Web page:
Many gay and other MSM may prefer to access specialist LGBT drug services rather than mainstream services.

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An important new (24 February 2016) report from NEPTUNE (Novel Psychoactive Treatment UK Network) focuses on club drug use among Lesbian, Gay, Bisexual and Trans populations and sets out to guide improved service and treatment planning. It describes patterns of club drug use among these sub-populations, as reported in the literature. It looks at the factors that may impact on the use of substances in LGBT populations and discusses drug-related and other harms associated with drug use among these populations, including high-risk sexual behaviours.

The (highly respected) authors — Dima Abdulrahim, Christopher Whiteley, Monty Moncrieff and Owen Bowden-Jones —highlight the importance of not using the information in the report to stigmatise, stereotype or pathologise LGBT populations, or to sensationalise the issue. They point out that while rates of drug use among LGBT people are higher than they are in the general population, just like general population the majority of LGBT and MSM (men who have sex with men) do not use substances.

Patterns of use

Overall, UK and international evidence suggests that rates of substance use are higher among LGBT groups than in the general population. Within these groups, rates of drug use are highest among MSM, although it is only a minority of gay men who use drugs. LGBT people have also been ‘early adopters’ of some new drug trends, such as club drugs and novel psychoactive substances (NPS).

The authors use Crime Survey data to illustrate this point:

LGBT drug use

Risk and harm

The authors highlight the links between a range of drugs (including alcohol) and high-risk sexual behaviour; including, in particular, Ecstasy, Ketamine, GHB and methamphetamine.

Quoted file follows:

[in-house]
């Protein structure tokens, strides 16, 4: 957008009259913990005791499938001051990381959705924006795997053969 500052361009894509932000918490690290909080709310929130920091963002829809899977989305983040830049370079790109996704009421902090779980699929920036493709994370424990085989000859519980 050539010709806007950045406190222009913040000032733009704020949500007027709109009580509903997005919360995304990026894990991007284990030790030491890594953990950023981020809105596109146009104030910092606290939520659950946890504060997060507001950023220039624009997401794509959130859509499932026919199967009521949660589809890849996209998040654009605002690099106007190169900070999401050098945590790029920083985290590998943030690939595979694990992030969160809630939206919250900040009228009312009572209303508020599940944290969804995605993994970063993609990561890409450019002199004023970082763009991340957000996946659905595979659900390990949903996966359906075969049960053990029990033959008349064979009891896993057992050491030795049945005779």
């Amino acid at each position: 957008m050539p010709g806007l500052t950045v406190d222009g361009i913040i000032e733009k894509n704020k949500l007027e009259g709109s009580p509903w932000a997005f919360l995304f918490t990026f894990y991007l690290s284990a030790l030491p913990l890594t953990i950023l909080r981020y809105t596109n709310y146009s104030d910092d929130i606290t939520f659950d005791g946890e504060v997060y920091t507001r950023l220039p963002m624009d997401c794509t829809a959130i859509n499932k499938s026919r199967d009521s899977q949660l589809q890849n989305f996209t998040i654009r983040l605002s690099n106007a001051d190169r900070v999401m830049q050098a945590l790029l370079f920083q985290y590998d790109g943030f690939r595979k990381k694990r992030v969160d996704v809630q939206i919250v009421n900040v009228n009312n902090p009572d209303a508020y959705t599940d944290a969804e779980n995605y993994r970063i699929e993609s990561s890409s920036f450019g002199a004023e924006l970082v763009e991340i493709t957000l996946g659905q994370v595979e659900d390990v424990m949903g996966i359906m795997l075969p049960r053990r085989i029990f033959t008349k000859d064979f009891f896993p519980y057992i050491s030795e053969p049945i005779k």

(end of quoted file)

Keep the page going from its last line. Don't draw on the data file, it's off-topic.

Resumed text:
They also discuss the phenomenon of “chemsex” suggestions that among some MSM, there is a:

potent learned association between use of drugs (including alcohol) and sexual experiences. Some survey
respondents reported never having sex without using substances, or that they could not have sex unless they were using methamphetamine.

The authors also raise the issue of a minority of MSM who inject club drugs, greatly increasing the risk to their health — especially when mephedrone and methampetamine are the substances injected.

Treatment implications

The importance of this report is its discussion of what these higher rates of use and riskier behaviours mean for treatment. We know that most drug services remain predominantly focused on people who are dependent on heroin and/or crack cocaine rather than club drugs.

The authors argue that some LGBT people using drugs will require higher-intensity drug-related interventions, typically provided by specialist drug services. They examine whether mainstream or specialist MSM services or programmes are likely to be more effective.

There is an emerging body of evidence that many gay and other MSM may prefer to access specialist LGBT drug services rather than mainstream services. Some advocates have argued that gay-oriented treatment programmes may be needed to attract gay men to drug treatment and to retain them in treatment. The authors note that staff in such centres are more likely to be familiar with HIV risk behaviours related to drug use and likely to be perceived as credible sources for culturally appropriate HIV prevention messages.

The authors conclude that:

the priority should be for evidenced-based interventions to be made available for LGBT people experiencing drug problems, in a manner that is both accessible and acceptable. In many areas this would be as part of mainstream drug treatment services; however, in some areas with high prevalence rates or specific patterns of problems (e.g. chemsex) more targeted and specific services are warranted.

Despite the need for highly skilled practitioners with an up-to-date knowledge of club drugs, specific risks and key treatment interventions, it remains the case that the most important issue for both commissioners and providers is to ensure that there is:

a workforce with LGBT understanding and competence, that can make LGBT people feel safe, understood, visible and able to disclose sensitive issues.

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